By Sam Cortes, Communications Coordinator
“There is a perception out there that refs just don’t care, that we show up, get paid, and go home. The fact of the matter is, officials care about the game — that’s why they got involved in the first place,” said Kyle, a football and lacrosse official of more than 15 years in Manitoba.
“Just like everyone else, we have families, jobs, and other commitments that we are taking ourselves away from to work a game. We do this because we love the game and want to give back.”
The Negative Comments Stick
Kyle has played the game and can understand the emotion competition brings out of people.
“Things have been said that I’m sure people regret or are embarrassed about after the fact. We are all human. I just hope we can see the human aspect of it all next time we are at a sporting event.”
In his experience as an official, Kyle remembers numerous occasions where he’s been in an unpleasant situation.
“I couldn’t count the number of times we’ve been called unpleasant names from the crowd, the coaches or the players. I have been approached in parking lots after games, being told that I cost someone the game, that I don’t know the rules, that I am a disgrace and that I should be embarrassed of myself.”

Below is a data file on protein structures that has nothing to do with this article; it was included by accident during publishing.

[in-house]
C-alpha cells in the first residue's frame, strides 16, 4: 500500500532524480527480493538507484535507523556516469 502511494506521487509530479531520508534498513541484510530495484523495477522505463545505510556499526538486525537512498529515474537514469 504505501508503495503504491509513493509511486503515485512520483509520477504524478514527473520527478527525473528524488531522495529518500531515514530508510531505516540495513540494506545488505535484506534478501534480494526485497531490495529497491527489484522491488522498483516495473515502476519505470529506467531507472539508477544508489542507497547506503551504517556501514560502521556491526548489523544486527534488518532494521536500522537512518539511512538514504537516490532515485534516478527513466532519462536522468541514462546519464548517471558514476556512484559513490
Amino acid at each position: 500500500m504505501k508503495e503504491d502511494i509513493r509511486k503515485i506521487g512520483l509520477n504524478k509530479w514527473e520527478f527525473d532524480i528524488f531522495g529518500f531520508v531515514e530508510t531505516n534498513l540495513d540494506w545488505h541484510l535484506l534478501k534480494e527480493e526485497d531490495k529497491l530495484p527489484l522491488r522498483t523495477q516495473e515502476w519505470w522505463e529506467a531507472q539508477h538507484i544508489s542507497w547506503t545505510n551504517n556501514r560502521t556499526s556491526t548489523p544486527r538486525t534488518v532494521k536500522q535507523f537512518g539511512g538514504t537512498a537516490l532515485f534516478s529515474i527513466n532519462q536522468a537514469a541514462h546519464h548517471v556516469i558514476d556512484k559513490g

“As officials, we try our very best to stay un-phased by it all and ignore the comments. At times, we’ll laugh about it after as a way to cope. But at the end of the day, we are human, and that kind of abuse will affect everyone differently.”
A New Direction for New Officials
For young Manitobans who are new to officiating, Kyle is concerned about how those negative experiences could affect them, and ultimately, the sport itself.
“It’s the kids starting out that I worry about the most, because they’re just kids, and they have adults trying to bully them into making calls and decisions. They are the future of our sport, and if we don’t give them the room to grow and develop as officials, we could be chasing away people that could develop into excellent officials.”
How you talk to and treat officials makes a difference in the sport community.